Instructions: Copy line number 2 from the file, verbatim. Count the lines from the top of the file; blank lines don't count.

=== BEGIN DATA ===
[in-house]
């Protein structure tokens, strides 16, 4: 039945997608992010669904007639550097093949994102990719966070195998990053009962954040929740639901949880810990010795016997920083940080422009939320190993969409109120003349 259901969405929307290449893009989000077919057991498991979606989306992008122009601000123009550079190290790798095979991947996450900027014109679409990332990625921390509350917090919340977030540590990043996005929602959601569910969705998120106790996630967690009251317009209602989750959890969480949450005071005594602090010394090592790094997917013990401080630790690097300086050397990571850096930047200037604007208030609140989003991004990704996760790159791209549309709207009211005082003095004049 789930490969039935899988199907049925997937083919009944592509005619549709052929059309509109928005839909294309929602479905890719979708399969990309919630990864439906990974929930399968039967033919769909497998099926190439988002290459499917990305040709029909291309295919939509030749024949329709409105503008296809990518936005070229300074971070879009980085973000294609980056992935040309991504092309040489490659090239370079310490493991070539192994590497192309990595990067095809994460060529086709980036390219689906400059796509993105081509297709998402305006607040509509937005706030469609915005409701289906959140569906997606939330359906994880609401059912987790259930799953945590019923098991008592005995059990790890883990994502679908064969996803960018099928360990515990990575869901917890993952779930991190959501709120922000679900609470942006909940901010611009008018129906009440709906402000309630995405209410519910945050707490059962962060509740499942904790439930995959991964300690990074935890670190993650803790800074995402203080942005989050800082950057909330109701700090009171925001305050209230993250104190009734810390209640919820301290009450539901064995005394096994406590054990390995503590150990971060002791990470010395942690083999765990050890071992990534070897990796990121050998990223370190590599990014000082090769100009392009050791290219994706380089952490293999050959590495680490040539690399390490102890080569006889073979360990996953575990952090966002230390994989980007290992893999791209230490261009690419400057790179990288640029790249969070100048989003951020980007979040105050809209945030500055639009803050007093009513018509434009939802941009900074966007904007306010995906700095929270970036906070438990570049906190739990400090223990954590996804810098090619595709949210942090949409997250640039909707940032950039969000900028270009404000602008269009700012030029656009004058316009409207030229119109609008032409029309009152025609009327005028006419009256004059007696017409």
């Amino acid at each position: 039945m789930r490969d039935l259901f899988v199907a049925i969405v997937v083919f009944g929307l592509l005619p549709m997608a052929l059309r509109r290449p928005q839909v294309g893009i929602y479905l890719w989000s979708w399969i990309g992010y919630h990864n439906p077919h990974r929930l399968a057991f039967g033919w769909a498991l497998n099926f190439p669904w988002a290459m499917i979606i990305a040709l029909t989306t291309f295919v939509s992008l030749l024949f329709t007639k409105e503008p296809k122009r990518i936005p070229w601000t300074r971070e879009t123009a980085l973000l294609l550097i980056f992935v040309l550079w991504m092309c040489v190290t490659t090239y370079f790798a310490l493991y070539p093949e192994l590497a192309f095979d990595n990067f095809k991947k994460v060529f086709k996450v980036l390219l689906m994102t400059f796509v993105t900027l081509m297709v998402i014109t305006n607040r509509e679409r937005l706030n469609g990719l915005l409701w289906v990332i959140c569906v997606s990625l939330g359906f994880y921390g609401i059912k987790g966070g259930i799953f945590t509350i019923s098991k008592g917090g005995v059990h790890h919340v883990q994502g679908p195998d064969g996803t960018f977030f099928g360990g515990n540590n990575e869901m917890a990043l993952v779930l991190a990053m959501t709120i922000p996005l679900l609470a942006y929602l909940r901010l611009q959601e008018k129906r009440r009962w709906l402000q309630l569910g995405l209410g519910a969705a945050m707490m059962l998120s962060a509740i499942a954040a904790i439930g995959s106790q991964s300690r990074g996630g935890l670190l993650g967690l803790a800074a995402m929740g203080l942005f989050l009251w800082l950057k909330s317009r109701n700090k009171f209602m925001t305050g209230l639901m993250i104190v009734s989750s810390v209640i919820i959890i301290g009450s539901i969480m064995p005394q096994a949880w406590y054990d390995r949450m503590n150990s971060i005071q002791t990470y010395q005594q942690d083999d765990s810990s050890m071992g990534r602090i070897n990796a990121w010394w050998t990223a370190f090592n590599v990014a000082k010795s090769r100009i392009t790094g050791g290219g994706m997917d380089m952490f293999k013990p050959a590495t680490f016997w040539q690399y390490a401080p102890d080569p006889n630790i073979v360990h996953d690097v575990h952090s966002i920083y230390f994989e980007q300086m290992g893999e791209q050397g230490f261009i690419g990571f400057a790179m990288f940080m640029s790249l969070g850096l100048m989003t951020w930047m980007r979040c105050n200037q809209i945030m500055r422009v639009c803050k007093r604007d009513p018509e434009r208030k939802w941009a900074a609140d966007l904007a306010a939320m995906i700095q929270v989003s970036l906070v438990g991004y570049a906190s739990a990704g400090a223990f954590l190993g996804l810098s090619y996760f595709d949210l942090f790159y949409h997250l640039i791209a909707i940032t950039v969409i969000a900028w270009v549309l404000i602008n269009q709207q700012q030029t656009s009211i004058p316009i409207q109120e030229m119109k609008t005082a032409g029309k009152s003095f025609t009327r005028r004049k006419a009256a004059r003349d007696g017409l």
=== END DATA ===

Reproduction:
């Protein structure tokens, strides 16, 4: 039945997608992010669904007639550097093949994102990719966070195998990053009962954040929740639901949880810990010795016997920083940080422009939320190993969409109120003349 259901969405929307290449893009989000077919057991498991979606989306992008122009601000123009550079190290790798095979991947996450900027014109679409990332990625921390509350917090919340977030540590990043996005929602959601569910969705998120106790996630967690009251317009209602989750959890969480949450005071005594602090010394090592790094997917013990401080630790690097300086050397990571850096930047200037604007208030609140989003991004990704996760790159791209549309709207009211005082003095004049 789930490969039935899988199907049925997937083919009944592509005619549709052929059309509109928005839909294309929602479905890719979708399969990309919630990864439906990974929930399968039967033919769909497998099926190439988002290459499917990305040709029909291309295919939509030749024949329709409105503008296809990518936005070229300074971070879009980085973000294609980056992935040309991504092309040489490659090239370079310490493991070539192994590497192309990595990067095809994460060529086709980036390219689906400059796509993105081509297709998402305006607040509509937005706030469609915005409701289906959140569906997606939330359906994880609401059912987790259930799953945590019923098991008592005995059990790890883990994502679908064969996803960018099928360990515990990575869901917890993952779930991190959501709120922000679900609470942006909940901010611009008018129906009440709906402000309630995405209410519910945050707490059962962060509740499942904790439930995959991964300690990074935890670190993650803790800074995402203080942005989050800082950057909330109701700090009171925001305050209230993250104190009734810390209640919820301290009450539901064995005394096994406590054990390995503590150990971060002791990470010395942690083999765990050890071992990534070897990796990121050998990223370190590599990014000082090769100009392009050791290219994706380089952490293999050959590495680490040539690399390490102890080569006889073979360990996953575990952090966002230390994989980007290992893999791209230490261009690419400057790179990288640029790249969070100048989003951020980007979040105050809209945030500055639009803050007093009513018509434009939802941009900074966007904007306010995906700095929270970036906070438990570049906190739990400090223990954590996804810098090619595709949210942090949409997250640039909707940032950039969000900028270009404000602008269009700012030029656009004058316009409207030229119109609008032409029309009152025609009327005028006419009256004059007696017409």